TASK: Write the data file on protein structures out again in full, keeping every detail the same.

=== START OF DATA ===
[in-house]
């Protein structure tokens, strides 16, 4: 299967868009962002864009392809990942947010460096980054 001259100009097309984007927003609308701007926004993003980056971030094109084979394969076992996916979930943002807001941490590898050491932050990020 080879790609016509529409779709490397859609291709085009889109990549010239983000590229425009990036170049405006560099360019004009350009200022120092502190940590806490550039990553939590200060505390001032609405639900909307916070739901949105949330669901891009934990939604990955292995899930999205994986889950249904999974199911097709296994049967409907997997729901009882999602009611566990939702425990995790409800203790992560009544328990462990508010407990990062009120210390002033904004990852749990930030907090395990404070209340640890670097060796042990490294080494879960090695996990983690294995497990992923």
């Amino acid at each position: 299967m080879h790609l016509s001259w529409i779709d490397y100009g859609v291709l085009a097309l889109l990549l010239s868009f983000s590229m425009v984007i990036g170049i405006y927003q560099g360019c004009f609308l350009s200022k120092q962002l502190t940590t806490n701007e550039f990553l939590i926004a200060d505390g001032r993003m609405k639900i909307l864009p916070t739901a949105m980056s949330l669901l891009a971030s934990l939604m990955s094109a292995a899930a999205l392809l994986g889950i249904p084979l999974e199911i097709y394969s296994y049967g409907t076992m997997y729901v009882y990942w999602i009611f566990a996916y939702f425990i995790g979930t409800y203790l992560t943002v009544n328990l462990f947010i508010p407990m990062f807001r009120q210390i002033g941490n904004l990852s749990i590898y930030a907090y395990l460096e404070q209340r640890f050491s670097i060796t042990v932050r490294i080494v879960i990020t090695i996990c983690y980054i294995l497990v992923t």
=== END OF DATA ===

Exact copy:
[in-house]
């Protein structure tokens, strides 16, 4: 299967868009962002864009392809990942947010460096980054 001259100009097309984007927003609308701007926004993003980056971030094109084979394969076992996916979930943002807001941490590898050491932050990020 080879790609016509529409779709490397859609291709085009889109990549010239983000590229425009990036170049405006560099360019004009350009200022120092502190940590806490550039990553939590200060505390001032609405639900909307916070739901949105949330669901891009934990939604990955292995899930999205994986889950249904999974199911097709296994049967409907997997729901009882999602009611566990939702425990995790409800203790992560009544328990462990508010407990990062009120210390002033904004990852749990930030907090395990404070209340640890670097060796042990490294080494879960090695996990983690294995497990992923």
């Amino acid at each position: 299967m080879h790609l016509s001259w529409i779709d490397y100009g859609v291709l085009a097309l889109l990549l010239s868009f983000s590229m425009v984007i990036g170049i405006y927003q560099g360019c004009f609308l350009s200022k120092q962002l502190t940590t806490n701007e550039f990553l939590i926004a200060d505390g001032r993003m609405k639900i909307l864009p916070t739901a949105m980056s949330l669901l891009a971030s934990l939604m990955s094109a292995a899930a999205l392809l994986g889950i249904p084979l999974e199911i097709y394969s296994y049967g409907t076992m997997y729901v009882y990942w999602i009611f566990a996916y939702f425990i995790g979930t409800y203790l992560t943002v009544n328990l462990f947010i508010p407990m990062f807001r009120q210390i002033g941490n904004l990852s749990i590898y930030a907090y395990l460096e404070q209340r640890f050491s670097i060796t042990v932050r490294i080494v879960i990020t090695i996990c983690y980054i294995l497990v992923t």